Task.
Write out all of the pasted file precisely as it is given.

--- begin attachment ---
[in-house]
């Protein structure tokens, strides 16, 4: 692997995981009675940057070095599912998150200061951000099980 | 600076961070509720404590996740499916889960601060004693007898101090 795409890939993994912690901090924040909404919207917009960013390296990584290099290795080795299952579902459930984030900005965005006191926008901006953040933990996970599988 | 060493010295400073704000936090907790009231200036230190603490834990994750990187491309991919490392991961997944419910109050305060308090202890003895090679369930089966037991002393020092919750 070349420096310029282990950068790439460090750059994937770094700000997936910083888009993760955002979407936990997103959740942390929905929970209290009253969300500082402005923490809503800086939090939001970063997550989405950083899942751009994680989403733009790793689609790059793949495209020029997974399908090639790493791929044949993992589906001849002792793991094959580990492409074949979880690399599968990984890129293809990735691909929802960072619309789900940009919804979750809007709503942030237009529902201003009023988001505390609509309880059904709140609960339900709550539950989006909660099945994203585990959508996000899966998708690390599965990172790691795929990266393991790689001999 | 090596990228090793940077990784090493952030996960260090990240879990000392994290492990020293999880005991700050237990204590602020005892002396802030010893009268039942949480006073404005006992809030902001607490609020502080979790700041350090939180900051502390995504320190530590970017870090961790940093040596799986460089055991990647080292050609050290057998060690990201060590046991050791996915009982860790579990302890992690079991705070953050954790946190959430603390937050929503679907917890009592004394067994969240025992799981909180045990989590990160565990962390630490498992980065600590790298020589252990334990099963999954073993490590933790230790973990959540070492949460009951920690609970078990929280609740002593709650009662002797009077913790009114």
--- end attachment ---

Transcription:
[in-house]
């Protein structure tokens, strides 16, 4: 692997995981009675940057070095599912998150200061951000099980 | 600076961070509720404590996740499916889960601060004693007898101090 795409890939993994912690901090924040909404919207917009960013390296990584290099290795080795299952579902459930984030900005965005006191926008901006953040933990996970599988 | 060493010295400073704000936090907790009231200036230190603490834990994750990187491309991919490392991961997944419910109050305060308090202890003895090679369930089966037991002393020092919750 070349420096310029282990950068790439460090750059994937770094700000997936910083888009993760955002979407936990997103959740942390929905929970209290009253969300500082402005923490809503800086939090939001970063997550989405950083899942751009994680989403733009790793689609790059793949495209020029997974399908090639790493791929044949993992589906001849002792793991094959580990492409074949979880690399599968990984890129293809990735691909929802960072619309789900940009919804979750809007709503942030237009529902201003009023988001505390609509309880059904709140609960339900709550539950989006909660099945994203585990959508996000899966998708690390599965990172790691795929990266393991790689001999 | 090596990228090793940077990784090493952030996960260090990240879990000392994290492990020293999880005991700050237990204590602020005892002396802030010893009268039942949480006073404005006992809030902001607490609020502080979790700041350090939180900051502390995504320190530590970017870090961790940093040596799986460089055991990647080292050609050290057998060690990201060590046991050791996915009982860790579990302890992690079991705070953050954790946190959430603390937050929503679907917890009592004394067994969240025992799981909180045990989590990160565990962390630490498992980065600590790298020589252990334990099963999954073993490590933790230790973990959540070492949460009951920690609970078990929280609740002593709650009662002797009077913790009114």